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November 3, 2021

Still 140+ Miles to Go.

Adam Cuppy



Advisor / Founding Partner
Medford, OR

Well, I didn’t finish an Ironman 😞 

I didn’t even get to the starting line. Not for a lack of preparation or trying. That morning, the Ironman California was canceled due to severe weather conditions.

On Sunday October 24th, the day of the race, Sacramento saw some of the most rain and wind it’s seen in over 100 years! Almost 5” of rain and gusts of wind over 40 mph. The day before was temperate and dry; the day after, also cool and dry; the day of the event we had a bomb cyclone.

The night before, we athletes received word that they would cut 56 miles off the bike course for amateurs (I assume to avoid too many athletes being out during the height of the storm). That change alone was disappointing. 140 miles traveled in a single day is a large part of what “finishing” an Ironman is all about. But, that doesn’t change the fact that I’ve trained for 140+ miles and I felt ready for it.

The morning of the event I got up and ready as planned. On the way to the event, it was clear the weather predictions were entirely accurate. Just getting into the car was a water-drenched event. When we arrived at the stadium I could see thousands of people fighting the rain and wind. With the best of friends and family wishing me well, I left the comfort of a heated and dry car to head into the stadium and get this party started. But alas, that excitement was short-lived.

At about 6:45 AM they announced, to the disappointment of 3000+ athletes, hundreds of volunteers and an uncountable amount of friends and family ready to follow along, that debris and predicted rainfall would make the river, bike route and run route too unsafe to hold the event.

Disappointing? Of course. Understandable? Entirely. 

Now, there are two ways to look at this:

  1. Half empty. My friends, family, and myself spent so much time and money getting here and that we should be given the opportunity to fight for the Ironman title; or…
  2. Half full. No amount of money or disappointment is worth the injury or death of a single athlete or spectator. We all survived to race another day.

If you’re thinking “Nice hyperbole, Adam. ‘Death’ right.” Check out this photo of a full size tree which fell across the bike path the day of the event. Assuming there was an athlete every 20-30 feet, there’s a good chance it would have killed someone. Also, the swim ramp was completely flooded. So, many athletes would have struggled to get out of ever increasing flood waters.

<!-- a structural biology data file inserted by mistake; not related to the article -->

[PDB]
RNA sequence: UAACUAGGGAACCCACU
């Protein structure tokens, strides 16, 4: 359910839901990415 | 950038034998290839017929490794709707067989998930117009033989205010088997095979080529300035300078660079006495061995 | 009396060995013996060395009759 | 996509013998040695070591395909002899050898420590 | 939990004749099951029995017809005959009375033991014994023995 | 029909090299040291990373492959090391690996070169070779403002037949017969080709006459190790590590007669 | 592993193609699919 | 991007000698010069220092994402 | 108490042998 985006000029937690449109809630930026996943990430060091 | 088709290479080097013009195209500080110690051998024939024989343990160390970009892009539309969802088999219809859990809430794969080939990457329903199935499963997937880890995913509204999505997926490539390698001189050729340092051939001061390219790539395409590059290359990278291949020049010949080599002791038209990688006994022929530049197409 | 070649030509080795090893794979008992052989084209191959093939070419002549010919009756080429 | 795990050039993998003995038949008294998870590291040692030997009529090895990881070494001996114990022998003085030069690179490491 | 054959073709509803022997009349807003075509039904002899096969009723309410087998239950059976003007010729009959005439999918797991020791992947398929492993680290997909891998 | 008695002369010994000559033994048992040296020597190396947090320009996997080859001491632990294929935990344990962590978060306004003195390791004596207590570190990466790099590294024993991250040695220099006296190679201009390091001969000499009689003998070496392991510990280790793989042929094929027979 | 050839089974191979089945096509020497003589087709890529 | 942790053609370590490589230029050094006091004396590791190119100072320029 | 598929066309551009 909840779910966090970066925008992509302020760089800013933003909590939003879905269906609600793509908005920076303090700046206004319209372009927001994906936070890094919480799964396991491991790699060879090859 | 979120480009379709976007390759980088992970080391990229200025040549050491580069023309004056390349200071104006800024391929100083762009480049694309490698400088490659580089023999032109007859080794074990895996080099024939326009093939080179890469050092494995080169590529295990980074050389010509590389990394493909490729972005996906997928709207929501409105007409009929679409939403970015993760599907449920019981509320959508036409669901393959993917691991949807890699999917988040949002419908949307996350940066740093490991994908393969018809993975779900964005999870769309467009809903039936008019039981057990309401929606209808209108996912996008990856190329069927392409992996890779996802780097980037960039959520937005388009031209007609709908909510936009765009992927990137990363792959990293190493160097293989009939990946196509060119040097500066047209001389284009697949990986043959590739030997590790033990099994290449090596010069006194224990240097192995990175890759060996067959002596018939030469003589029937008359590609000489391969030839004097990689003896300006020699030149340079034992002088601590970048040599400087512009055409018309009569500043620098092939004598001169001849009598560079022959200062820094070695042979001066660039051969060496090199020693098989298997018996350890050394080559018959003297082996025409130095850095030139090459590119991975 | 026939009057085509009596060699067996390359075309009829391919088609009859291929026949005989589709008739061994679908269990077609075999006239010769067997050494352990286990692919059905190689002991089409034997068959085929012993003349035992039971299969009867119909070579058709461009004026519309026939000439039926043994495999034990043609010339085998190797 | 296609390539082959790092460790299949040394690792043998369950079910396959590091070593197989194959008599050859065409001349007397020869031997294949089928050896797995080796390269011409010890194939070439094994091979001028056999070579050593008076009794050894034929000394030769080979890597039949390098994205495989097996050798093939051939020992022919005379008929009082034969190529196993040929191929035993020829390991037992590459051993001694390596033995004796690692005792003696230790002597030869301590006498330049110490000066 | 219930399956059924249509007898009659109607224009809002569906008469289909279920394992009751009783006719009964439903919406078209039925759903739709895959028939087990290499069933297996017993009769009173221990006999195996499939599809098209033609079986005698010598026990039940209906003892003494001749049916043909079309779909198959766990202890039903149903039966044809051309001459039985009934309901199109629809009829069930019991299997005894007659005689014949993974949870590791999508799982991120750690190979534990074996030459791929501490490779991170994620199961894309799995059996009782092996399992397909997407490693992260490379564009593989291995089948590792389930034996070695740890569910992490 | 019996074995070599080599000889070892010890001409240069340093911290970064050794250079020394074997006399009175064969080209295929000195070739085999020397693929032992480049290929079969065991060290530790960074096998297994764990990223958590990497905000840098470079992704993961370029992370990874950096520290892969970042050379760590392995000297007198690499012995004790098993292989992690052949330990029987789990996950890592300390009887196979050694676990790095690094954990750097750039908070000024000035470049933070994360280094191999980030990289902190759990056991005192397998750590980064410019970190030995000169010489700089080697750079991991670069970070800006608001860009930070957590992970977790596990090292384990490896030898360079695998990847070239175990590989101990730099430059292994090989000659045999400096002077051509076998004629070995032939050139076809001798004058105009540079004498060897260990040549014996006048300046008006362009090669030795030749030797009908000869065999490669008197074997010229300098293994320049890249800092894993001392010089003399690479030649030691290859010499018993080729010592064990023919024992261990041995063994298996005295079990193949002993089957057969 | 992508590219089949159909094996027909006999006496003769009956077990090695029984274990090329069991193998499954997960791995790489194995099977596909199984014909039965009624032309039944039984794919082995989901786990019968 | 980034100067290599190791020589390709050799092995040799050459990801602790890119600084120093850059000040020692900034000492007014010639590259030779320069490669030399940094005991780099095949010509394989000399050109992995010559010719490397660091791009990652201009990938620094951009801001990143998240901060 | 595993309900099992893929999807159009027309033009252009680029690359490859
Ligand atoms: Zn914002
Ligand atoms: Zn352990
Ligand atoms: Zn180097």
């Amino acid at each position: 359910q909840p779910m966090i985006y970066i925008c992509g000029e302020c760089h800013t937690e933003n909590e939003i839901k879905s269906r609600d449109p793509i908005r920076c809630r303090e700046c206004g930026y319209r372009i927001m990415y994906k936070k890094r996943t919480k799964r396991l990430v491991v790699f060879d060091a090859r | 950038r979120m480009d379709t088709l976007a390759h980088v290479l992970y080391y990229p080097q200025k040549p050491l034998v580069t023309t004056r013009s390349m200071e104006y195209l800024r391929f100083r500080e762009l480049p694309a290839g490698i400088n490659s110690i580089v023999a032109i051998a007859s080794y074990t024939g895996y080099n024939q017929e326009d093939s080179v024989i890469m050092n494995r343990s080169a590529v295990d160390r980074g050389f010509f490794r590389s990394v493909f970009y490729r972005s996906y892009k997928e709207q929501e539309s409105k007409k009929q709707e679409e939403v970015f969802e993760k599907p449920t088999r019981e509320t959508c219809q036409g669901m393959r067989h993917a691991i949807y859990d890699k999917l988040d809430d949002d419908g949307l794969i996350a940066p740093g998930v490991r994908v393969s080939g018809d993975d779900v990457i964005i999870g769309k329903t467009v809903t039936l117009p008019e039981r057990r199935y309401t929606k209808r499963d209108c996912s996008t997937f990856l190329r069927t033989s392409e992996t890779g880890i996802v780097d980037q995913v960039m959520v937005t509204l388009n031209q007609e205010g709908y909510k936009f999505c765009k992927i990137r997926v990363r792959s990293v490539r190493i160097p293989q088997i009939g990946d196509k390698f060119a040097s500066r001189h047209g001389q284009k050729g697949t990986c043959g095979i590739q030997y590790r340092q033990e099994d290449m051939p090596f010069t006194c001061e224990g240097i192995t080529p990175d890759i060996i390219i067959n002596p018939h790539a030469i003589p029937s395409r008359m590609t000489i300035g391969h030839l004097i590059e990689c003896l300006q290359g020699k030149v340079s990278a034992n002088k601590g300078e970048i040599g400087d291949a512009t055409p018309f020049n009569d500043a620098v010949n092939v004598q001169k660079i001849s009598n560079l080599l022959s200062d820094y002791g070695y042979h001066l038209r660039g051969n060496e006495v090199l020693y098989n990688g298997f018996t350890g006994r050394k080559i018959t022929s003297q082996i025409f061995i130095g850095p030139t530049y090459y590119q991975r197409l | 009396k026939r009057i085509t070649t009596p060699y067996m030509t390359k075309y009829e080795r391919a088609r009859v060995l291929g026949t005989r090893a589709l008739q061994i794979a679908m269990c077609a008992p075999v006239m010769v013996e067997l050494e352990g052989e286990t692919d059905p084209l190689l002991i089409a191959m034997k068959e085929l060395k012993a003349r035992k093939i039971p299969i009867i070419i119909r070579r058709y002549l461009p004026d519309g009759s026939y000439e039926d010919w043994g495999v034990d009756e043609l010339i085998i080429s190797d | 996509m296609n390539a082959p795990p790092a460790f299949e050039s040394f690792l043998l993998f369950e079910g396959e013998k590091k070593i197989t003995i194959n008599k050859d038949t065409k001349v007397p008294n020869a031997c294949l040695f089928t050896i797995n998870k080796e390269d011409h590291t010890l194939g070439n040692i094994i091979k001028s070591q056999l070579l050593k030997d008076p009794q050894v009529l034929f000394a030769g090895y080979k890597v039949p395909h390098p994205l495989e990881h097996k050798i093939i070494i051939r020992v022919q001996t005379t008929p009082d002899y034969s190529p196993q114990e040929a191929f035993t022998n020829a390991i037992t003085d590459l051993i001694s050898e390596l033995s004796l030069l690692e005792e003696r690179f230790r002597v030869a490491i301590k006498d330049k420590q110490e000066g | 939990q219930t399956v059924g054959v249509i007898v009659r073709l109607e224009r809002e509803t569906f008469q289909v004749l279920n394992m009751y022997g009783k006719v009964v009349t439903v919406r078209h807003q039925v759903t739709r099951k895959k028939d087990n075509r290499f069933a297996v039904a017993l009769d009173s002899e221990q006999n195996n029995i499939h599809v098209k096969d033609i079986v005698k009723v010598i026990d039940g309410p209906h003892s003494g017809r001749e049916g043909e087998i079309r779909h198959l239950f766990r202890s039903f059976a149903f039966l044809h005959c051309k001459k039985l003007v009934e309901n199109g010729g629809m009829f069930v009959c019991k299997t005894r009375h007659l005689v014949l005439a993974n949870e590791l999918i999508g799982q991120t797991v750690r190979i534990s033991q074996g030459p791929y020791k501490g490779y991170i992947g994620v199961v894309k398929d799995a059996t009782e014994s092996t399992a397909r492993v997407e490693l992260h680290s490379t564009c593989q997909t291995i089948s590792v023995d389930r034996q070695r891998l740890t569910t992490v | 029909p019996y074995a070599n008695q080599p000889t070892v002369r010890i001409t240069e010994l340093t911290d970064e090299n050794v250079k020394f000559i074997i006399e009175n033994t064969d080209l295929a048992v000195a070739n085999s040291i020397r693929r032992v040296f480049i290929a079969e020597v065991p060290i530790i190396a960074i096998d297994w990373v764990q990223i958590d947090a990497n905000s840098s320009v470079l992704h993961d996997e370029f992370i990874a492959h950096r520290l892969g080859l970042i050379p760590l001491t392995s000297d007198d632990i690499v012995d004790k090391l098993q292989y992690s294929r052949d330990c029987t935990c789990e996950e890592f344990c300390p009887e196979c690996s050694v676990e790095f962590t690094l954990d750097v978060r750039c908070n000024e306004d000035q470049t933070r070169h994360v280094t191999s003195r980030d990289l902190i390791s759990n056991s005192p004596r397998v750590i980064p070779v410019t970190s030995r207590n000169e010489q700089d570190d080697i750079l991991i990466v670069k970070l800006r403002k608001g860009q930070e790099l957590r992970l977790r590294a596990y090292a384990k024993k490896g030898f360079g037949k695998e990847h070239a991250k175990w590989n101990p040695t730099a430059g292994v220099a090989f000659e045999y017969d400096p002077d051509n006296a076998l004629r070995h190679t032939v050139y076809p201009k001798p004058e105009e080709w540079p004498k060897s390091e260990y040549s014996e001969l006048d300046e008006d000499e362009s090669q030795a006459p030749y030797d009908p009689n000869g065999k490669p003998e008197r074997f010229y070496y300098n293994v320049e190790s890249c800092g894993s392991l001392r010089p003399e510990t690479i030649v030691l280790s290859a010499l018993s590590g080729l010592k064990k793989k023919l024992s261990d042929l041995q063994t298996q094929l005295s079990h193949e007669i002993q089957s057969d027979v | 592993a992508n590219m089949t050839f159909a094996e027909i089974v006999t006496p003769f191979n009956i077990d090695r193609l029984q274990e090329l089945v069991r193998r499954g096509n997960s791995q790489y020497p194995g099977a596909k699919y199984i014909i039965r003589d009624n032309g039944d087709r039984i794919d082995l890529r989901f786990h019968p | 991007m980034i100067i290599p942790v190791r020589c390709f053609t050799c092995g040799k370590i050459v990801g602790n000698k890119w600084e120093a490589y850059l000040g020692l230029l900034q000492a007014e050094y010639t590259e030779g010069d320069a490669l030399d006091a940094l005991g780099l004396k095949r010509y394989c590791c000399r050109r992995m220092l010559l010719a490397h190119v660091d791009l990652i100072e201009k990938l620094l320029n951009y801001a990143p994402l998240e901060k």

When does cost exceed safety? Never, probably. However, if we reduce the risk down to reputational injury (or death) does that change anything?

I started my career as a professional stage actor. 

One thing we all knew was that opening night was an immovable(ish) event. Almost anything else could change to make it possible to open: we could reduce the size and scope of the set; we could recast sick actors; we could cut scenes or modify the script to make the show more doable (with permission, of course); or just about anything else that would make it possible to raise the curtain on opening night.

More than anything, reputational injury from a canceled opening night was far more than a poorly presented opening night. 

But, there are rare occurrences where moving opening night is simply unavoidable. When opening night’s performance would be so bad that the reputational injury would be greater than that of postponing or fully canceling the show.

Life is a guessing game. We gather information and make decisions, and that information may guide us down the wrong path from time to time. Other times, it will make us feel informed, empowered, and safe; regardless, it’s a guess.

Then what happens? We pivot. We reflect on the outcome, accept our losses and adjust.

In my situation, my outcome was to finish a full Ironman event - all 140.6 miles in under 17 hours. This journey is about the finish. I want to know I can do it. I want to know if this one lung amateur triathlete can learn and train his way to the Ironman finish. If that journey takes another year or more, I’m committed to it.

Do I have the physical endurance to show for all this training? Definitely.

Could I call myself a finisher for having put in the effort, sans the finish line? Certainly.

Do I want to walk across the Ironman finish line? Yep.

On November 21st in Tempe, Arizona, there will be another full Ironman triathlon. All 140.6 miles of struggle will be there waiting for me. All 8,000+ calories of expended energy and all 8-10 pounds of sweat loss are available to me if I so choose. This journey will continue, and a finish will be in my future.

I’m excited.
I’m anxious.
I’m ready.

Today begins my preparation for Ironman Arizona on November 21st. Follow along @onelungdown and thank you for your support!

| Photo by Andrew Ruiz

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